Who would have thought, in the early part of the 21st century, that a piece of uninspiring, corporate remote meeting software would come to play a huge part in our cultural lives? But here we are. Zoom theatre, the result of forcing audiences on to the internet, has definitely become a thing. And on the evidence of their Henry V, few people can have grasped its potential as fully and well as the Guildford Shakespeare Company. Their crisp hour-long online version of everyone’s favourite History Play is a high-quality, technically impressive affair. We are on familiar, crowd-pleasing territory too. Crowns, check. Castles, yes. Swords, on point. Plus all the big speeches and set pieces are present and correct. This is a faithful take on Shakespeare that felt wholly appropriate to watch on the big guy’s birthday.
The most pleasing aspect of the production is undoubtedly the irresistible enthusiasm with which the cast set about their work. Being stuck at home, presumably, in front of a green screen with just a camera for company does not stop them projecting 1,000 Mega-Watts of energy into our living rooms. There are just five of them too. Gavin Fowler makes a winning boyish Hal. Emily Tucker, Paula James, Chris Porter and Matt Pinches tackle everyone else. Porter and Pinches, as Pistol and Fluellen, probably have the most fun. Their fiery arguments and leek eating are a clear highlight. That said, everyone has moments in the spotlight. You’ll have to go a long way to see a more enjoyable Shakespearean ensemble performance. The text flows. Every word is clear and understood. If the story suffers, it is only because, purists be damned, we are enjoying a pacey condensed version.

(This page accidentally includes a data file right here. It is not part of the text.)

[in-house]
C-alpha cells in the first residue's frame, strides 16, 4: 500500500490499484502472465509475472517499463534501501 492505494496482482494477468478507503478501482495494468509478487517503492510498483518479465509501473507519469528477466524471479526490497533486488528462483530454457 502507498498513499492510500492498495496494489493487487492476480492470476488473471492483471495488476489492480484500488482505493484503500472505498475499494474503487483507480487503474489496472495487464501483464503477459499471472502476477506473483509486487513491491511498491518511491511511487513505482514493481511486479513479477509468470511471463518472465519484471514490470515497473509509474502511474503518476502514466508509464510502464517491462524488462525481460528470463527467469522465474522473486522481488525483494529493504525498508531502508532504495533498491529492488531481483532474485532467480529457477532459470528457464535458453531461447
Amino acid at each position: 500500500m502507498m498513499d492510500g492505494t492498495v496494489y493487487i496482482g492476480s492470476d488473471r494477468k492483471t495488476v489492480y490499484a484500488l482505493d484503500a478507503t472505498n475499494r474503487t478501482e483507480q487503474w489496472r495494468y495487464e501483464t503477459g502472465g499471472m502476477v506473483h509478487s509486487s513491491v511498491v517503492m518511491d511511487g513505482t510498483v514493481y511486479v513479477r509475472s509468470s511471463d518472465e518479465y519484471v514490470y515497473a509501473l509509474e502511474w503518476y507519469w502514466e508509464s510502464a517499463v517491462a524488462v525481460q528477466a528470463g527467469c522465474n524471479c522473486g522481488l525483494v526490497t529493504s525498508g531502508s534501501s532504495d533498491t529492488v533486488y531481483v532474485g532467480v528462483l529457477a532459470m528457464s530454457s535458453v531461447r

Everything looks good too with full costume and clever use of background images. Scene breaks are marked with dynamic modern MTV-style clips. If they crash the mood sometimes, they also keep the pace up. Occasional captions keep the plot on track and update us on Henry’s military campaign and the number of the slaughtered. This doesn’t mean there’s any ducking of the battle scenes. Oh no. Audiences are treated to hearty and committed sword swinging and fight choreography. Even attempting to stage such things on zoom, with a remote distant cast, is remarkable when you think about it. Take a bow, fight director Philip d’Orleans.
Credit for all this must go to adapter and director Caroline Devlin. She has based this online show on the company’s well-reviewed 2014 production. This is, however, far from the slightly lazy, unimaginative back-catalogue streaming that some, no doubt better funded, organisations have given us through lockdown. Guildford’s Henry V has been completely reconceived and redirected for zoom. As a result, it feels totally alive and in-the-moment despite being on screen.
So don’t believe the naysayers who tell you the theatre industry has been closed down by Covid 19. As Henry V’s famous prologue might have it, the muse of fire remains alive and well thanks to committed artists like the Guildford Shakespeare Company and the brightest heaven of their invention. They, and this hugely enjoyable production, deserve your support.
Orignal play by: William Shakespeare
Adapted and directed by: Caroline Devlin
Sound design & composition by: Matt Eaton
Digital design direction by: Beth Mann
Produced by: Guildford Shakespeare Company
Henry V is playing until 25 April. Check website for full details and bookings.